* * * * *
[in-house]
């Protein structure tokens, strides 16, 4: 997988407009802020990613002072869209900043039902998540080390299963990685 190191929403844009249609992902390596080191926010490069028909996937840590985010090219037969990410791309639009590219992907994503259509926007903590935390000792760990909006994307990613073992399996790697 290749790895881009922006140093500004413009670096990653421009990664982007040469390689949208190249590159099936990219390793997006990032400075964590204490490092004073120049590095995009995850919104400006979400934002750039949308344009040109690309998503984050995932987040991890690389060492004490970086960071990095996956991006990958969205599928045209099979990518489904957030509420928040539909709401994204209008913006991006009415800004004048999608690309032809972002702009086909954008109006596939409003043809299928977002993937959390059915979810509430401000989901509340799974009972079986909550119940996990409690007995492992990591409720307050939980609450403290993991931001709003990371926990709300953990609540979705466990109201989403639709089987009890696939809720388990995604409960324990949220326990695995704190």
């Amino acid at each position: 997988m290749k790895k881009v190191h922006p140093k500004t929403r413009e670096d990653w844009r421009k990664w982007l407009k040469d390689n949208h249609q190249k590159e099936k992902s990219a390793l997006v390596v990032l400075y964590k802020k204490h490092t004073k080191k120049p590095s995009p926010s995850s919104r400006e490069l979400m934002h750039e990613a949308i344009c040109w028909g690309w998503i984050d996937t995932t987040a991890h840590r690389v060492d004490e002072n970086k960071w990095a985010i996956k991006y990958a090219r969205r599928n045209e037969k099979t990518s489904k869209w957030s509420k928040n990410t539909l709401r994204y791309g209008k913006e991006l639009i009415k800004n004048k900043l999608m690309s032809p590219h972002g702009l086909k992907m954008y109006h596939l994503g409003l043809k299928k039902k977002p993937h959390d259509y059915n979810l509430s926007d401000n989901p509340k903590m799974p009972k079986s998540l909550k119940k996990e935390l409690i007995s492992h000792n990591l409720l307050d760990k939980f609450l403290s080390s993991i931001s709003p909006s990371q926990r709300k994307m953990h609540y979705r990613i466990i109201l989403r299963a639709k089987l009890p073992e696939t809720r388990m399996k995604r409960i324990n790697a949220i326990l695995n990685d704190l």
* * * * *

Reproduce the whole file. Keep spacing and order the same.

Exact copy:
[in-house]
């Protein structure tokens, strides 16, 4: 997988407009802020990613002072869209900043039902998540080390299963990685 190191929403844009249609992902390596080191926010490069028909996937840590985010090219037969990410791309639009590219992907994503259509926007903590935390000792760990909006994307990613073992399996790697 290749790895881009922006140093500004413009670096990653421009990664982007040469390689949208190249590159099936990219390793997006990032400075964590204490490092004073120049590095995009995850919104400006979400934002750039949308344009040109690309998503984050995932987040991890690389060492004490970086960071990095996956991006990958969205599928045209099979990518489904957030509420928040539909709401994204209008913006991006009415800004004048999608690309032809972002702009086909954008109006596939409003043809299928977002993937959390059915979810509430401000989901509340799974009972079986909550119940996990409690007995492992990591409720307050939980609450403290993991931001709003990371926990709300953990609540979705466990109201989403639709089987009890696939809720388990995604409960324990949220326990695995704190």
């Amino acid at each position: 997988m290749k790895k881009v190191h922006p140093k500004t929403r413009e670096d990653w844009r421009k990664w982007l407009k040469d390689n949208h249609q190249k590159e099936k992902s990219a390793l997006v390596v990032l400075y964590k802020k204490h490092t004073k080191k120049p590095s995009p926010s995850s919104r400006e490069l979400m934002h750039e990613a949308i344009c040109w028909g690309w998503i984050d996937t995932t987040a991890h840590r690389v060492d004490e002072n970086k960071w990095a985010i996956k991006y990958a090219r969205r599928n045209e037969k099979t990518s489904k869209w957030s509420k928040n990410t539909l709401r994204y791309g209008k913006e991006l639009i009415k800004n004048k900043l999608m690309s032809p590219h972002g702009l086909k992907m954008y109006h596939l994503g409003l043809k299928k039902k977002p993937h959390d259509y059915n979810l509430s926007d401000n989901p509340k903590m799974p009972k079986s998540l909550k119940k996990e935390l409690i007995s492992h000792n990591l409720l307050d760990k939980f609450l403290s080390s993991i931001s709003p909006s990371q926990r709300k994307m953990h609540y979705r990613i466990i109201l989403r299963a639709k089987l009890p073992e696939t809720r388990m399996k995604r409960i324990n790697a949220i326990l695995n990685d704190l």